Four Republicans, Sen. Pat Toomey of Pennsylvania, Mark Kirk of Illinois, Susan Collins of Maine and John McCain of Arizona, have all publicly committed to vote for it. But even if all the Democrats and both independents in the Senate backed the proposal, that would still be short of the magic total of 60 needed to beat a filibuster. And not all Democrats do back it.
It's uncertain how much impact on senators there will be from support for the proposal announced Sunday by two gun-rights organizations—the Citizens Committee for the Right to Keep and Bear Arms and the Independent Firearms Owners Association. The splintering of gun rights advocates could make a difference. But, with its huge budget and intimidation-inducing ranking of congressional votes on gun legislation, the gorilla in the room remains the National Rifle Association. And it is adamantly opposed, having made an argument that amounts to a rejection of the existing background check law.
Toomey said on CNN's State of the Union Sunday: “I think it’s an open question as to whether or not we have the votes. I think it’s going to be close.” Democratic Sen. Joe Manchin III of West Virginia appeared with Toomey in a joint interview on CBS's Face the Nation Sunday:
“We came here to do something. [...] “We’ve got a chance to make a difference in people’s lives. We have a chance to save lives and not infringe on law-abiding citizens of this country, gun owners like myself and Pat. We have that opportunity, and, God help us, if we don’t do it.”As it stands, at least seven of the 16 Republicans who voted for cloture last week have made it clear they oppose the background check law: Sens. Lamar Alexander of Tennessee, Johnny Isakson of Georgia, Lindsey Graham of South Carolina, Bob Corker of Tennessee, John Hoeven of North Dakota, Jeff Flake of Arizona and Tom Coburn of Oklahoma. Two others, Saxby Chambliss of Georgia and Roger Wicker of Mississippi, are also likely no votes.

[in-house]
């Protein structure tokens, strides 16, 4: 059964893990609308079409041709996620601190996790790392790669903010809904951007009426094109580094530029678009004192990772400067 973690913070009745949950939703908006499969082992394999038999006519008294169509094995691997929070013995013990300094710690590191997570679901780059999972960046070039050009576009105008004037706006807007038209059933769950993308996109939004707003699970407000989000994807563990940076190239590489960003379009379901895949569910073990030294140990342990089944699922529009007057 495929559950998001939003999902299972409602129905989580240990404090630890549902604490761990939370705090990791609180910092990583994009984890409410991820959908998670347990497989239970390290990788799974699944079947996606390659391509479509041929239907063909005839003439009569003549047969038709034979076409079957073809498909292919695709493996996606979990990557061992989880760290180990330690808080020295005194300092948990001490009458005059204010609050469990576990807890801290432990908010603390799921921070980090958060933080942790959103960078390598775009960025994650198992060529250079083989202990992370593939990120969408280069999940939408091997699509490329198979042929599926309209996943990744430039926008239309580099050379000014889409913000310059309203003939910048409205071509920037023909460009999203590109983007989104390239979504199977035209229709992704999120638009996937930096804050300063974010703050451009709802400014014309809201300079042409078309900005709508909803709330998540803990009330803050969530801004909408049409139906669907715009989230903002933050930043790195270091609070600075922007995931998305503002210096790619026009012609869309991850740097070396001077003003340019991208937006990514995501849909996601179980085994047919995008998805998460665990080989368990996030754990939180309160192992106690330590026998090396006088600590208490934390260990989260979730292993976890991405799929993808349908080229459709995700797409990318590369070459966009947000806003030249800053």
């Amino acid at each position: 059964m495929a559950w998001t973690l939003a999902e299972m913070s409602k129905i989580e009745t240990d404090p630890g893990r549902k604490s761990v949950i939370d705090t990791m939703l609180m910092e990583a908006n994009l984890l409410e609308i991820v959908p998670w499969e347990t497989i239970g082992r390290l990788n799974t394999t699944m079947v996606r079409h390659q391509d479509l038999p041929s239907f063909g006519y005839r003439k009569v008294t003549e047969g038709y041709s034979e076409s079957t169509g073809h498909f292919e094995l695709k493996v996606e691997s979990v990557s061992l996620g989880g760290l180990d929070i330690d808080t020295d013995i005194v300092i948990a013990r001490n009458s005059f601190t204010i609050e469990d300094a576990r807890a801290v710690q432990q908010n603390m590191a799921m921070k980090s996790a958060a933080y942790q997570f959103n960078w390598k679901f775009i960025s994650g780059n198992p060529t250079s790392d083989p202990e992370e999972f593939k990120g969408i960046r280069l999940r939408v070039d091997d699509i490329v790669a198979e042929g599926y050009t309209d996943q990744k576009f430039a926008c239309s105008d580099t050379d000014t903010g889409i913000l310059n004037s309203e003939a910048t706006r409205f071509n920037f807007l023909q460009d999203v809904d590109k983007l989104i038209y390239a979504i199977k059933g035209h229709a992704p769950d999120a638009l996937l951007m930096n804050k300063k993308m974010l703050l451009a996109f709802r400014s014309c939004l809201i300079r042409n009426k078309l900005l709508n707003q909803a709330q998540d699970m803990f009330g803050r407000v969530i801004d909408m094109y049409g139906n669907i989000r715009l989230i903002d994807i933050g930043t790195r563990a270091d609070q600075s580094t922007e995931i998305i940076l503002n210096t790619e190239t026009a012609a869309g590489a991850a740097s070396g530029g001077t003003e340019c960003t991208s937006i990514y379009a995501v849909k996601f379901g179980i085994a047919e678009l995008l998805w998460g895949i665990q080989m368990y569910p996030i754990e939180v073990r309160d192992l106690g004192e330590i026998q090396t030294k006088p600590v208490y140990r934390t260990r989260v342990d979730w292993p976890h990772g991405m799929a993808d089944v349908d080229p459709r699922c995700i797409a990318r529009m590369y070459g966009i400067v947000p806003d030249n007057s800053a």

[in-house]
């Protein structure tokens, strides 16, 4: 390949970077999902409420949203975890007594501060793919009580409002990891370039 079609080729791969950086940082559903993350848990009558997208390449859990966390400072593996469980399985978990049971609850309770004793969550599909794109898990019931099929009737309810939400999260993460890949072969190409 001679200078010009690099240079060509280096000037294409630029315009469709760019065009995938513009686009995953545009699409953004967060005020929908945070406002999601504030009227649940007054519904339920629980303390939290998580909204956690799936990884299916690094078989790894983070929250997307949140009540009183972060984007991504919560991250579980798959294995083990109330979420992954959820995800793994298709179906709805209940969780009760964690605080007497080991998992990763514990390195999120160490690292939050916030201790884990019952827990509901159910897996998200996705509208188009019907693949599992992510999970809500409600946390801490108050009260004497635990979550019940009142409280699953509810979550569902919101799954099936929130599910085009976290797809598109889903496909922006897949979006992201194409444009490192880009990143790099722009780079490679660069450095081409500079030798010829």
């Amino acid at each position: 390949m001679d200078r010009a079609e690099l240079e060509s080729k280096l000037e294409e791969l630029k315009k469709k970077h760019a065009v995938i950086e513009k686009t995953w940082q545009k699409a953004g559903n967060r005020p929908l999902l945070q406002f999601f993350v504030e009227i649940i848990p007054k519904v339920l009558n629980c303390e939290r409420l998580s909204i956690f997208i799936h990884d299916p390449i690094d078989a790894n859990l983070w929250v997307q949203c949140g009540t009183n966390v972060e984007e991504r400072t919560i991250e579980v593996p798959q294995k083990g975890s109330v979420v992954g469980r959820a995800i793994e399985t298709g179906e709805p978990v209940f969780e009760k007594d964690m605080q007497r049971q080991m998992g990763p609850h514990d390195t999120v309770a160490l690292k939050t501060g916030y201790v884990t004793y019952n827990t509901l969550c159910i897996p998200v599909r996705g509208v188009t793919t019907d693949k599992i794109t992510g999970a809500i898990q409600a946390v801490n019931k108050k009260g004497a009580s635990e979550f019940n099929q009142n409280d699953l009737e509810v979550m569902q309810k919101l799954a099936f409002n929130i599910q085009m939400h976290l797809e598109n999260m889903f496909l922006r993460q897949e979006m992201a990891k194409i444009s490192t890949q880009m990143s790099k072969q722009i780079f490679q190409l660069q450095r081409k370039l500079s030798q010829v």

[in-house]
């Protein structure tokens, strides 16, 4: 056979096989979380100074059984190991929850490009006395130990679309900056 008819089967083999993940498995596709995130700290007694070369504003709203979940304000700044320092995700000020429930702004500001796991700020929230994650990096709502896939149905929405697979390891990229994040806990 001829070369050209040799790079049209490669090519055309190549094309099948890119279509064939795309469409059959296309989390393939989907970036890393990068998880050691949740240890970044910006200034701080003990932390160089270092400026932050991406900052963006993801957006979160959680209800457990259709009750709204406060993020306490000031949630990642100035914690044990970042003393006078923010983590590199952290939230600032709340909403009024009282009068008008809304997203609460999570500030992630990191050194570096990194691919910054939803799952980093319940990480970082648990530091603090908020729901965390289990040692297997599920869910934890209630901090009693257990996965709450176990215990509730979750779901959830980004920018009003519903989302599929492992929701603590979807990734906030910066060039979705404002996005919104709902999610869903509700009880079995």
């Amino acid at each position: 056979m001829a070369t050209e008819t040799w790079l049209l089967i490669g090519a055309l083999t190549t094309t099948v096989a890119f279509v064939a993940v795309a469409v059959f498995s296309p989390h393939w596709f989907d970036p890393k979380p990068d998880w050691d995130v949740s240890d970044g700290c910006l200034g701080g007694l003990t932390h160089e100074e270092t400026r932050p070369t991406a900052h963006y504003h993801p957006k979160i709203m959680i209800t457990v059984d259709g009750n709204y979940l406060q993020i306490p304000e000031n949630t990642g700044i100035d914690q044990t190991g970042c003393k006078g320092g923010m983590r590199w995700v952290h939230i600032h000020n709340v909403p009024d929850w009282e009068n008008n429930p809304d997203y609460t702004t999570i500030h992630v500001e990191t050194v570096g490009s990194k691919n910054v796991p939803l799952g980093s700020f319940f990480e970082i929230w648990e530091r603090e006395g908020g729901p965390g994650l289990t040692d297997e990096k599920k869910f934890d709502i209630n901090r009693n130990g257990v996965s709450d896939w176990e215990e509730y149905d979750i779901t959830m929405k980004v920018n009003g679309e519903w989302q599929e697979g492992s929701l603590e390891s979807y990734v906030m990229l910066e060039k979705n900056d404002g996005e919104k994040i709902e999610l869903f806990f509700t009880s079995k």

Three other Republicans who voted for cloture have yet to offer hints on how they will vote on the proposal: Kelly Ayotte of New Hampshire, Richard Burr of North Carolina and Dean Heller of Nevada.
Please continue reading below the fold for more analysis of the background-check compromise's chances of passage.
Republicans aren't the only foes. Democrats Mark Begich of Alaska and Mark Pryor of Arkansas, who both voted against cloture, will also oppose the bill. Max Baucus of Montana is still considering his decision but has given strong indications that he will be opposed, as have freshman Sen. Heidi Heitkamp of North Dakota and Mary Landrieu of Louisiana.
Kay Hagan of North Carolina, on the other hand, long considered an uncertain vote, said Monday that she backs Manchin-Toomey. The 89-year-old Frank Lautenberg of New Jersey, who could be counted on as a "aye" vote, has been in ill health and absent from the Senate for months, which was the reason only 99 senators voted on cloture last week.
And as if these question marks were not enough, there is a possibility it won't just be red-state Democrats who oppose the background-check proposal but some in the party's left wing, especially if Republican amendments are approved that loosen gun regulations.
That left-leaning opposition centers on gun-rights provisions that were added to the proposal to lure Republicans. Not so coincidentally, those objections are the very reasons that the 41-year-old, 650,000-member Citizens Committee for the Right to Keep and Bear Arms likes the proposal:
“If you read the Manchin-Toomey substitute amendment, you can see all the advances for our cause that it contains like interstate sales of handguns, veteran gun rights restoration, travel with firearms protection civil and criminal immunity lawsuit protection, and most important of all, the guarantee that people, including federal officers, will go to federal prison for up to 15 years if they attempt to use any gun sales records to set up a gun registry,” said the chairman of the group, Allan Gottlieb, in a statement.The "draconian" proposal is the one Sen. Chuck Schumer of New York placed in the current three-part gun bill. It would mandate that almost all private gun sales be covered by background checks—not just those at gun shows, over the internet and advertised in some public medium—and require record-keeping that gun-rights advocates oppose, claiming it is a prelude to firearms confiscation despite the fact that the existing background-check law and the 79-year-old machine-gun registry has led to no such gun seizures.
“These advances for gun rights cannot be made unless we win the Senate vote on Tuesday to substitute Sens. Manchin and Toomey’s balanced approach for the current draconian background check bill that is pending before the Senate at this time,” he added.
Making predictions on the outcome on background checks is a fool's game. But something you can just about be sure of: If it does pass the Senate it will be even weaker than the watered-down version that Sens. Manchin and Toomey have drafted.